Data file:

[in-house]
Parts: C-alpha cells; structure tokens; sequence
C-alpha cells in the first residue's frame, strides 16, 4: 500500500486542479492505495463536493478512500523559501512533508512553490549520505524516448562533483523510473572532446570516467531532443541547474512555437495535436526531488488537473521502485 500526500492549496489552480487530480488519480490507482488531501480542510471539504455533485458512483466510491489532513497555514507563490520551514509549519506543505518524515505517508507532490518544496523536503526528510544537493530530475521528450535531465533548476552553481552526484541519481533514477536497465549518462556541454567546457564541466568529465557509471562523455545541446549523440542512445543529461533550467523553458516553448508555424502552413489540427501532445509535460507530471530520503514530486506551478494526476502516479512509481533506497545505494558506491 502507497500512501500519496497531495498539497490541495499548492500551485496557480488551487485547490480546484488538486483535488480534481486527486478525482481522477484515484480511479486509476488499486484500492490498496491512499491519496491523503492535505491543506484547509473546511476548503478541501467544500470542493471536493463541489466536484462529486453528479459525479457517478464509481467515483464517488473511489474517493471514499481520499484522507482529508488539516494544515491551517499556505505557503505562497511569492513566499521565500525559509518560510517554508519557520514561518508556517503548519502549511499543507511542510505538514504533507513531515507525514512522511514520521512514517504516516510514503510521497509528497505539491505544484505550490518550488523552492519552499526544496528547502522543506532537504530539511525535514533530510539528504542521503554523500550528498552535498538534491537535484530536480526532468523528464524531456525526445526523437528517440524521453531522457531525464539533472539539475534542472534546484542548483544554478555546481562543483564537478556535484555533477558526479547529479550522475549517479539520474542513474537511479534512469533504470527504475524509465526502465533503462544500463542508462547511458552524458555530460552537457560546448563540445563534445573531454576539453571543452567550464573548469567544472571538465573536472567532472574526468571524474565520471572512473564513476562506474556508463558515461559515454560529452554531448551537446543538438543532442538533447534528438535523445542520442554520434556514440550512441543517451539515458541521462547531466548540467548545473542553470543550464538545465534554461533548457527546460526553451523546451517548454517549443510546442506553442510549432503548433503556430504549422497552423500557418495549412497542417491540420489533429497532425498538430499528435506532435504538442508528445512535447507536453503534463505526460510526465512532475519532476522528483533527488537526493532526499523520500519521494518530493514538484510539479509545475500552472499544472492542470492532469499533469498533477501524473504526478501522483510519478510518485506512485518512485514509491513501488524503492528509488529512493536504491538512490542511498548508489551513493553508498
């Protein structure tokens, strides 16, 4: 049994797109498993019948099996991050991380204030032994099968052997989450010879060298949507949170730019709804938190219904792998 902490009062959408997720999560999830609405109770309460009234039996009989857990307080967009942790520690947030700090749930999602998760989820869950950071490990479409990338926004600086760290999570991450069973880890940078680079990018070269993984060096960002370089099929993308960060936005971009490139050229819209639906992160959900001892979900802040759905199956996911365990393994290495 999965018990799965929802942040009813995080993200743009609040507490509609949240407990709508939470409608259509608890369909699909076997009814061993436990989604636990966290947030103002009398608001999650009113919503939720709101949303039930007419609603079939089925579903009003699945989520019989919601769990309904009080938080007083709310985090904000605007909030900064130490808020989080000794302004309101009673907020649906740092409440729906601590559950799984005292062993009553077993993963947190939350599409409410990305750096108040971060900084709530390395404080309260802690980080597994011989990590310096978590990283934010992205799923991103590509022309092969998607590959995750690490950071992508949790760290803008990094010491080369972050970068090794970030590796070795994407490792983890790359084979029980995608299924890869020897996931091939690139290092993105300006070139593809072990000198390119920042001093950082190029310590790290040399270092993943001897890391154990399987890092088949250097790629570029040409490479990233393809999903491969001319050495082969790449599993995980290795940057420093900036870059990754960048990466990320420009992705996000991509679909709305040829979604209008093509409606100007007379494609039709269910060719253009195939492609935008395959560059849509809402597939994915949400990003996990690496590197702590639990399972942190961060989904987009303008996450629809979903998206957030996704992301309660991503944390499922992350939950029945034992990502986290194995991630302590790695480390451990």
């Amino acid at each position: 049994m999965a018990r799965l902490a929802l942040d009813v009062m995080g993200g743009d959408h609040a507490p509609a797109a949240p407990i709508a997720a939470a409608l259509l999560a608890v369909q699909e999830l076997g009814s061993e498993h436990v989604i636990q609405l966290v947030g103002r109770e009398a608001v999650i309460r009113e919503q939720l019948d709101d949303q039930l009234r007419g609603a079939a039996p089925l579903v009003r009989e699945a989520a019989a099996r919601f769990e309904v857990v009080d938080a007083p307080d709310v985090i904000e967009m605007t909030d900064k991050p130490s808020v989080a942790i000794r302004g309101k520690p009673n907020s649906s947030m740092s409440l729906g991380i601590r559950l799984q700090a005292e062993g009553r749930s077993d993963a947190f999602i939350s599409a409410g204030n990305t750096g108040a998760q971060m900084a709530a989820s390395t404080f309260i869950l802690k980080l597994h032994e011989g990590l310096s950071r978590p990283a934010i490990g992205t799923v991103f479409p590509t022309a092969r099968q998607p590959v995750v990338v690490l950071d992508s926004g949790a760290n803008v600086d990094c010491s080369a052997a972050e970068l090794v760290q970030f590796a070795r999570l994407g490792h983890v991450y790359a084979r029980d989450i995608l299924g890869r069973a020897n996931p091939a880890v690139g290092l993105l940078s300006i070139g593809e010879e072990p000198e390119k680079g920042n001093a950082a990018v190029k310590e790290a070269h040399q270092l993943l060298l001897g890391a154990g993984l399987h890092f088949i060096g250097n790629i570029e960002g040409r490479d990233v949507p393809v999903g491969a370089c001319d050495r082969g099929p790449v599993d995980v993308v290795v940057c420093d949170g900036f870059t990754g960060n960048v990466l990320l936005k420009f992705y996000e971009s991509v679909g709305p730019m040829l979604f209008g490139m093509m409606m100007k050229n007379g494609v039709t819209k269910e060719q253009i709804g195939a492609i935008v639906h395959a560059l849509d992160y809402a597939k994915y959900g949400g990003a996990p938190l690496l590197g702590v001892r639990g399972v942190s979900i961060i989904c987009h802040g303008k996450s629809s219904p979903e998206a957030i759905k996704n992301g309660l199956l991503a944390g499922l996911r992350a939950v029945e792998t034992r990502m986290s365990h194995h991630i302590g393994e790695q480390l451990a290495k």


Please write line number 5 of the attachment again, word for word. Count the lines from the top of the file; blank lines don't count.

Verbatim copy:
């Amino acid at each position: 049994m999965a018990r799965l902490a929802l942040d009813v009062m995080g993200g743009d959408h609040a507490p509609a797109a949240p407990i709508a997720a939470a409608l259509l999560a608890v369909q699909e999830l076997g009814s061993e498993h436990v989604i636990q609405l966290v947030g103002r109770e009398a608001v999650i309460r009113e919503q939720l019948d709101d949303q039930l009234r007419g609603a079939a039996p089925l579903v009003r009989e699945a989520a019989a099996r919601f769990e309904v857990v009080d938080a007083p307080d709310v985090i904000e967009m605007t909030d900064k991050p130490s808020v989080a942790i000794r302004g309101k520690p009673n907020s649906s947030m740092s409440l729906g991380i601590r559950l799984q700090a005292e062993g009553r749930s077993d993963a947190f999602i939350s599409a409410g204030n990305t750096g108040a998760q971060m900084a709530a989820s390395t404080f309260i869950l802690k980080l597994h032994e011989g990590l310096s950071r978590p990283a934010i490990g992205t799923v991103f479409p590509t022309a092969r099968q998607p590959v995750v990338v690490l950071d992508s926004g949790a760290n803008v600086d990094c010491s080369a052997a972050e970068l090794v760290q970030f590796a070795r999570l994407g490792h983890v991450y790359a084979r029980d989450i995608l299924g890869r069973a020897n996931p091939a880890v690139g290092l993105l940078s300006i070139g593809e010879e072990p000198e390119k680079g920042n001093a950082a990018v190029k310590e790290a070269h040399q270092l993943l060298l001897g890391a154990g993984l399987h890092f088949i060096g250097n790629i570029e960002g040409r490479d990233v949507p393809v999903g491969a370089c001319d050495r082969g099929p790449v599993d995980v993308v290795v940057c420093d949170g900036f870059t990754g960060n960048v990466l990320l936005k420009f992705y996000e971009s991509v679909g709305p730019m040829l979604f209008g490139m093509m409606m100007k050229n007379g494609v039709t819209k269910e060719q253009i709804g195939a492609i935008v639906h395959a560059l849509d992160y809402a597939k994915y959900g949400g990003a996990p938190l690496l590197g702590v001892r639990g399972v942190s979900i961060i989904c987009h802040g303008k996450s629809s219904p979903e998206a957030i759905k996704n992301g309660l199956l991503a944390g499922l996911r992350a939950v029945e792998t034992r990502m986290s365990h194995h991630i302590g393994e790695q480390l451990a290495k």